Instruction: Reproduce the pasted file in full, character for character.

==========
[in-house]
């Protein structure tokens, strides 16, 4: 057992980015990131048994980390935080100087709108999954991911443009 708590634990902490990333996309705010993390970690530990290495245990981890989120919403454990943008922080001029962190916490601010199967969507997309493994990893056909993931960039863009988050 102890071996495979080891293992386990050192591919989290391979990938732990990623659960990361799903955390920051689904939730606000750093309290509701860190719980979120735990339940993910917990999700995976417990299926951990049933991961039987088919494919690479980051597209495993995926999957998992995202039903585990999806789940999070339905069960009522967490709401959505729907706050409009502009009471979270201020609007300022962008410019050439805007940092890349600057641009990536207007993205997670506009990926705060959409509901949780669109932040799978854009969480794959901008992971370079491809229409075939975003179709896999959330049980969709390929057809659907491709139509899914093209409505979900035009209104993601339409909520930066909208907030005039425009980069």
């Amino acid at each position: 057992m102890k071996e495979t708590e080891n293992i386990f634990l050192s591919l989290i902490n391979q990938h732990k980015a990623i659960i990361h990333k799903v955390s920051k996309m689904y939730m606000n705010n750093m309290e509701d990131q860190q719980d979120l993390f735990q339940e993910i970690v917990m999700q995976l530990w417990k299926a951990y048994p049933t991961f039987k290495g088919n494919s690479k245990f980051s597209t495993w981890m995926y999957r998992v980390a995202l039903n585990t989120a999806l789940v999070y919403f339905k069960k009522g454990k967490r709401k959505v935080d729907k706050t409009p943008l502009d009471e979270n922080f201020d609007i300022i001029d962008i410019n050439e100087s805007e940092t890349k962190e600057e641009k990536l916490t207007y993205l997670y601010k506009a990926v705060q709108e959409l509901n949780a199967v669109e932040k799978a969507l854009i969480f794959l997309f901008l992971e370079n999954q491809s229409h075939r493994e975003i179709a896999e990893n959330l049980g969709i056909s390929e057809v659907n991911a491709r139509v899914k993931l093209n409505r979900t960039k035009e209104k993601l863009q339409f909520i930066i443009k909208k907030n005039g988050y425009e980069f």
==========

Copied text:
[in-house]
């Protein structure tokens, strides 16, 4: 057992980015990131048994980390935080100087709108999954991911443009 708590634990902490990333996309705010993390970690530990290495245990981890989120919403454990943008922080001029962190916490601010199967969507997309493994990893056909993931960039863009988050 102890071996495979080891293992386990050192591919989290391979990938732990990623659960990361799903955390920051689904939730606000750093309290509701860190719980979120735990339940993910917990999700995976417990299926951990049933991961039987088919494919690479980051597209495993995926999957998992995202039903585990999806789940999070339905069960009522967490709401959505729907706050409009502009009471979270201020609007300022962008410019050439805007940092890349600057641009990536207007993205997670506009990926705060959409509901949780669109932040799978854009969480794959901008992971370079491809229409075939975003179709896999959330049980969709390929057809659907491709139509899914093209409505979900035009209104993601339409909520930066909208907030005039425009980069």
């Amino acid at each position: 057992m102890k071996e495979t708590e080891n293992i386990f634990l050192s591919l989290i902490n391979q990938h732990k980015a990623i659960i990361h990333k799903v955390s920051k996309m689904y939730m606000n705010n750093m309290e509701d990131q860190q719980d979120l993390f735990q339940e993910i970690v917990m999700q995976l530990w417990k299926a951990y048994p049933t991961f039987k290495g088919n494919s690479k245990f980051s597209t495993w981890m995926y999957r998992v980390a995202l039903n585990t989120a999806l789940v999070y919403f339905k069960k009522g454990k967490r709401k959505v935080d729907k706050t409009p943008l502009d009471e979270n922080f201020d609007i300022i001029d962008i410019n050439e100087s805007e940092t890349k962190e600057e641009k990536l916490t207007y993205l997670y601010k506009a990926v705060q709108e959409l509901n949780a199967v669109e932040k799978a969507l854009i969480f794959l997309f901008l992971e370079n999954q491809s229409h075939r493994e975003i179709a896999e990893n959330l049980g969709i056909s390929e057809v659907n991911a491709r139509v899914k993931l093209n409505r979900t960039k035009e209104k993601l863009q339409f909520i930066i443009k909208k907030n005039g988050y425009e980069f």